The United States swept into the final of the sixth Women’s
World Cup with a convincing 3-1 victory over France in the
semifinal on Wednesday in Moenchengladbach, Germany. The Americans
will play either Sweden or Japan in Sunday’s final in Frankfurt.
Goals by Lauren Cheney, Abby Wambach and Alex Morgan were more than
enough to overcome a talented French team that did more of the
attacking but could not turn those offensive forays into goals.
The United States swept into the final of the sixth Women’s World Cup with a convincing 3-1 victory over France in the semifinal on Wednesday in Moenchengladbach, Germany.
The Americans will play either Sweden or Japan in Sunday’s final in Frankfurt.
Follow Free Lance Sports on Twitter.
Goals by Lauren Cheney, Abby Wambach and Alex Morgan were more than enough to overcome a talented French team that did more of the attacking but could not turn those offensive forays into goals.
Sonia Bompastor scored the lone goal for France, briefly tying the game in the second half before the U.S. reasserted itself.
Trailing, 1-0, at the half, France Coach Bruno Bini made one change to begin the second 45 minutes, taking off forward Marie-Laure Delie and replacing her with Eugenie Le Sommer.
The French team applied increasing offensive pressure and was rewarded 10 minutes into the half when Bompastor scored to level matters at 1-1.
It was more of a hard pass than a shot by Bompastor, but the ball flashed past teammate Gaetane Thiney and went in off the post. U.S. goalkeeper Hope Solo, perhaps distracted by Thiney’s run, could not get near it.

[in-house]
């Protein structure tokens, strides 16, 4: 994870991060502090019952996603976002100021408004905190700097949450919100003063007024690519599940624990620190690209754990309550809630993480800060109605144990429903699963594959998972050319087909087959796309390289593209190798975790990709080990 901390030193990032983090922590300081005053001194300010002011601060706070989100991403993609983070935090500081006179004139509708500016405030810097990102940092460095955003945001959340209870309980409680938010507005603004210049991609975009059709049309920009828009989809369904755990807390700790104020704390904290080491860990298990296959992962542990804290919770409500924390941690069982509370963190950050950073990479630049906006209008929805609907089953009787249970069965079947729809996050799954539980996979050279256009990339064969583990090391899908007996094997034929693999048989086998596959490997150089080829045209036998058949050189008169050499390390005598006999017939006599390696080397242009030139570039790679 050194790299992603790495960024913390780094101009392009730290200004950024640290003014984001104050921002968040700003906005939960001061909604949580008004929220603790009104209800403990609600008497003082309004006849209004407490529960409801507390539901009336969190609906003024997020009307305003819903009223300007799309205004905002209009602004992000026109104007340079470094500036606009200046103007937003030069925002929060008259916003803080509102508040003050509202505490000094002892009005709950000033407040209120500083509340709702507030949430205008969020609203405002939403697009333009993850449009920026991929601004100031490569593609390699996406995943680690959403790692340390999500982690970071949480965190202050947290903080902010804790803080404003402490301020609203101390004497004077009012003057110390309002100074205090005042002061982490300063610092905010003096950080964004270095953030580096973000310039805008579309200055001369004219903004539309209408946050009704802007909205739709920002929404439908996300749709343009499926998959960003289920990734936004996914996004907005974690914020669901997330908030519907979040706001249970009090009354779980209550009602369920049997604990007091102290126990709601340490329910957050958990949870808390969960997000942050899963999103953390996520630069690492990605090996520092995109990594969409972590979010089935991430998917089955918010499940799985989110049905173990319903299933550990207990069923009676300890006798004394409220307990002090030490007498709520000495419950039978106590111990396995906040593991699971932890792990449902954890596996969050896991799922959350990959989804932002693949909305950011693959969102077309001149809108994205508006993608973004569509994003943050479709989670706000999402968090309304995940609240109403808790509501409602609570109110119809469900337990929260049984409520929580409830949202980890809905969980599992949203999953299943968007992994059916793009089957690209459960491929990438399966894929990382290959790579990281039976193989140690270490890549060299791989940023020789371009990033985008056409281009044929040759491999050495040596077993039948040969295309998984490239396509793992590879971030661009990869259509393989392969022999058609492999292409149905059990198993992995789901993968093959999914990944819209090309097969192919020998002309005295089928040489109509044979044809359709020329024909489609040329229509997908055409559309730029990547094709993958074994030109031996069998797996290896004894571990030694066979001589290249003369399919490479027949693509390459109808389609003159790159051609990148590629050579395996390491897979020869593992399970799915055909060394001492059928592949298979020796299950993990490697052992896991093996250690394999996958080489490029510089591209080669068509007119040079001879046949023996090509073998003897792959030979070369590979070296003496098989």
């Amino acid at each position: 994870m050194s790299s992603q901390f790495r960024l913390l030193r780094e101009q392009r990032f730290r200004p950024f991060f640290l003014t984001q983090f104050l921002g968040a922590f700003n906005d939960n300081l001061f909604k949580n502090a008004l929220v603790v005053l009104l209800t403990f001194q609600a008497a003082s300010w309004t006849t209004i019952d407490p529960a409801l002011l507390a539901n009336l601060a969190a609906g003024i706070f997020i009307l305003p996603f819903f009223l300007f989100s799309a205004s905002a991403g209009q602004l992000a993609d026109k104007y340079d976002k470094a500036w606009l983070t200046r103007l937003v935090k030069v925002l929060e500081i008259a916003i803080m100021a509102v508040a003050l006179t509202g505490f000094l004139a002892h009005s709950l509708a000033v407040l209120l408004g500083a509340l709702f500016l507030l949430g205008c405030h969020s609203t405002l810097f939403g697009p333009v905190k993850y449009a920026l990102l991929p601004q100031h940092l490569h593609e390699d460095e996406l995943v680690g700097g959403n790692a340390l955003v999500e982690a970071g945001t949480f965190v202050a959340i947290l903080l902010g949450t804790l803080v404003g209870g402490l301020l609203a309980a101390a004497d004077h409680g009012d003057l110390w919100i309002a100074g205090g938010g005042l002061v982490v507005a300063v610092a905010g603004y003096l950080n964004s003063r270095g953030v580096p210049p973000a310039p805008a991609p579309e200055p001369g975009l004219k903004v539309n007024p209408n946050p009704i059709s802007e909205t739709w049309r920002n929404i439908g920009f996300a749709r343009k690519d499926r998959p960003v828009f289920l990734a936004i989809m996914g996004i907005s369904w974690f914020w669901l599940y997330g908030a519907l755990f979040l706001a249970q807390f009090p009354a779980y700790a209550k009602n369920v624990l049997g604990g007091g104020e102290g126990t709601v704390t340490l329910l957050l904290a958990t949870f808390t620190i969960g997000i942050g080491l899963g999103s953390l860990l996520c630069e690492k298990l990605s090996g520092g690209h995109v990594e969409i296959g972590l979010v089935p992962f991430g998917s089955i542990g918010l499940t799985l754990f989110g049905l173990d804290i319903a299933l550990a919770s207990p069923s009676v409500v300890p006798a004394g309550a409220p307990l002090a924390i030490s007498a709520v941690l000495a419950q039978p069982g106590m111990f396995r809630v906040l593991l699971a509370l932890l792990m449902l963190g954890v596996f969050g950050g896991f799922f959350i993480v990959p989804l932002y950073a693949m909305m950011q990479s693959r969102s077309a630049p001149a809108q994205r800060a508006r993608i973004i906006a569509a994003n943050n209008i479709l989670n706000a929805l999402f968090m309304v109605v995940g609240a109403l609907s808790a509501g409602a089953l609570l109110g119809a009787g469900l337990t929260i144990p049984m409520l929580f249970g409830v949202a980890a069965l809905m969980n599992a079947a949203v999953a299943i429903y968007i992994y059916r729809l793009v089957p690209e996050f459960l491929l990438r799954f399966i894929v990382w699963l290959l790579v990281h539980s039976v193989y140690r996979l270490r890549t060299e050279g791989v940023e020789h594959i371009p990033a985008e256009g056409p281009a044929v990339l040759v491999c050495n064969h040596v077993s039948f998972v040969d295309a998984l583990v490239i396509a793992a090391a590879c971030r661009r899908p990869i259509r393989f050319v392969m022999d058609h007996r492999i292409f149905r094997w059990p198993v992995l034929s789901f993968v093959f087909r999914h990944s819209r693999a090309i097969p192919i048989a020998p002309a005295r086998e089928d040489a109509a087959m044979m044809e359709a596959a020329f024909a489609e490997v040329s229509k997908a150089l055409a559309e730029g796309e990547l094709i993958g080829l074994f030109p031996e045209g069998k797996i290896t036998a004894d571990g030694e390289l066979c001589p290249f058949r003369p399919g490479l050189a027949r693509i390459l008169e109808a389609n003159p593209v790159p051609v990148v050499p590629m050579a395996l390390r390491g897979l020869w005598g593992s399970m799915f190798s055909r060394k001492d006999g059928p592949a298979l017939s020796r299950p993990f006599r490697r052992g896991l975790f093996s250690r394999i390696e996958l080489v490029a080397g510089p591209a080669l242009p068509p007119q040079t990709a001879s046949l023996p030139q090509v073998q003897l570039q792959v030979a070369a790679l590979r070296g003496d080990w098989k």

France had scored eight goals in its previous four games, with seven of them being scored in the second half. The U.S., in other words, knew what was coming.
Immediately after the goal, U.S. Coach Pia Sundhage responded by replacing Amy Rodriguez with fellow forward Alex Morgan, a move she has made several times in the tournament.
Sundhage made another offensive change in the 65th minute, taking midfielder Carli Lloyd out and sending in winger Megan Rapinoe. It was Rapinoe who provided the pinpoint cross in the last seconds of the Brazil game that allowed Wambach to head in the tying goal.
Three-quarters of the way through the semifinal, however, it appeared that the French would prevail. Although the score was still tied, they had out-shot the U.S., 12-4, and had earned nine corner kicks to three for the American team.
With 12 minutes or so left in regulation, France again upped the ante, taking off veteran captain Sandrine Soubeyrand and sending on forward Elodie Thomis.
Before that move could play out, the U.S. regained the lead. A corner kick by Cheney, who had scored the first U.S. goal in the ninth minute, found the head of a charging Wambach, and the striker powered the ball into the French net.
The 79th minute goal was Wambach’s third of the tournament.
No sooner had U.S. fan celebrations died down in the crowd than the Americans put the game on ice with a third goal. This time it was Morgan who scored, off a pass by Rapinoe, the two substitutes combining to good effect.
After that, it was simply a matter of running out the clock in Moenchengladbach and then of looking ahead to Sunday’s final.
In Wednesday’s later semifinal, Sweden will play Japan in Frankfurt.
— Story by Grahame L. Jones, Los Angeles Times